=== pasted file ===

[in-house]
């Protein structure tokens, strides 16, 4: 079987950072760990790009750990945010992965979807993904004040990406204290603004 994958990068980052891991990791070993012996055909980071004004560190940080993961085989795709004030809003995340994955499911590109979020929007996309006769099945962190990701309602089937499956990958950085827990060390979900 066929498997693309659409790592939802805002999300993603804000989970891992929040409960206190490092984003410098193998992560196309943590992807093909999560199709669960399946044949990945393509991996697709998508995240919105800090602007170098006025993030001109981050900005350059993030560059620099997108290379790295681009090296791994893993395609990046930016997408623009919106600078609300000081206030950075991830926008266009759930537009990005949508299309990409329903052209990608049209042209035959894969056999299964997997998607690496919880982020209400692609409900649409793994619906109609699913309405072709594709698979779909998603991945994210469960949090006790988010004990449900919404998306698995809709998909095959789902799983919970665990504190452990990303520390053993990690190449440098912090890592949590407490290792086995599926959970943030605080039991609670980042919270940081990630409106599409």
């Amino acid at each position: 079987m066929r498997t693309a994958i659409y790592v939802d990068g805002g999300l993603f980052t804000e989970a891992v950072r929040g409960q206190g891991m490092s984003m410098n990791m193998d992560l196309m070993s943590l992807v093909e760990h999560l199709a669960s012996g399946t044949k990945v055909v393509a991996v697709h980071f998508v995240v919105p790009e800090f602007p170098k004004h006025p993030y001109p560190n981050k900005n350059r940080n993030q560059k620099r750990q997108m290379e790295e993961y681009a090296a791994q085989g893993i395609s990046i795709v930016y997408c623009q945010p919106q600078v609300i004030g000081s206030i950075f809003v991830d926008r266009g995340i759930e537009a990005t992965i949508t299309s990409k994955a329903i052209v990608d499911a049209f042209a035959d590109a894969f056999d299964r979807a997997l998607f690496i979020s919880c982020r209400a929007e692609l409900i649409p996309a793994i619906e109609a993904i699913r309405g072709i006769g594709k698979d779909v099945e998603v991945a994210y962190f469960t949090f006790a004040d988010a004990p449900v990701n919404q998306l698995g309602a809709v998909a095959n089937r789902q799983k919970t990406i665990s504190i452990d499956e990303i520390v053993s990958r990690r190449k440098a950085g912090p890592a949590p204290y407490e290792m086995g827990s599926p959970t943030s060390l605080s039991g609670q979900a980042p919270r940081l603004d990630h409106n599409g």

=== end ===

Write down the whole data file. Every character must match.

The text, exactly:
[in-house]
């Protein structure tokens, strides 16, 4: 079987950072760990790009750990945010992965979807993904004040990406204290603004 994958990068980052891991990791070993012996055909980071004004560190940080993961085989795709004030809003995340994955499911590109979020929007996309006769099945962190990701309602089937499956990958950085827990060390979900 066929498997693309659409790592939802805002999300993603804000989970891992929040409960206190490092984003410098193998992560196309943590992807093909999560199709669960399946044949990945393509991996697709998508995240919105800090602007170098006025993030001109981050900005350059993030560059620099997108290379790295681009090296791994893993395609990046930016997408623009919106600078609300000081206030950075991830926008266009759930537009990005949508299309990409329903052209990608049209042209035959894969056999299964997997998607690496919880982020209400692609409900649409793994619906109609699913309405072709594709698979779909998603991945994210469960949090006790988010004990449900919404998306698995809709998909095959789902799983919970665990504190452990990303520390053993990690190449440098912090890592949590407490290792086995599926959970943030605080039991609670980042919270940081990630409106599409």
């Amino acid at each position: 079987m066929r498997t693309a994958i659409y790592v939802d990068g805002g999300l993603f980052t804000e989970a891992v950072r929040g409960q206190g891991m490092s984003m410098n990791m193998d992560l196309m070993s943590l992807v093909e760990h999560l199709a669960s012996g399946t044949k990945v055909v393509a991996v697709h980071f998508v995240v919105p790009e800090f602007p170098k004004h006025p993030y001109p560190n981050k900005n350059r940080n993030q560059k620099r750990q997108m290379e790295e993961y681009a090296a791994q085989g893993i395609s990046i795709v930016y997408c623009q945010p919106q600078v609300i004030g000081s206030i950075f809003v991830d926008r266009g995340i759930e537009a990005t992965i949508t299309s990409k994955a329903i052209v990608d499911a049209f042209a035959d590109a894969f056999d299964r979807a997997l998607f690496i979020s919880c982020r209400a929007e692609l409900i649409p996309a793994i619906e109609a993904i699913r309405g072709i006769g594709k698979d779909v099945e998603v991945a994210y962190f469960t949090f006790a004040d988010a004990p449900v990701n919404q998306l698995g309602a809709v998909a095959n089937r789902q799983k919970t990406i665990s504190i452990d499956e990303i520390v053993s990958r990690r190449k440098a950085g912090p890592a949590p204290y407490e290792m086995g827990s599926p959970t943030s060390l605080s039991g609670q979900a980042p919270r940081l603004d990630h409106n599409g």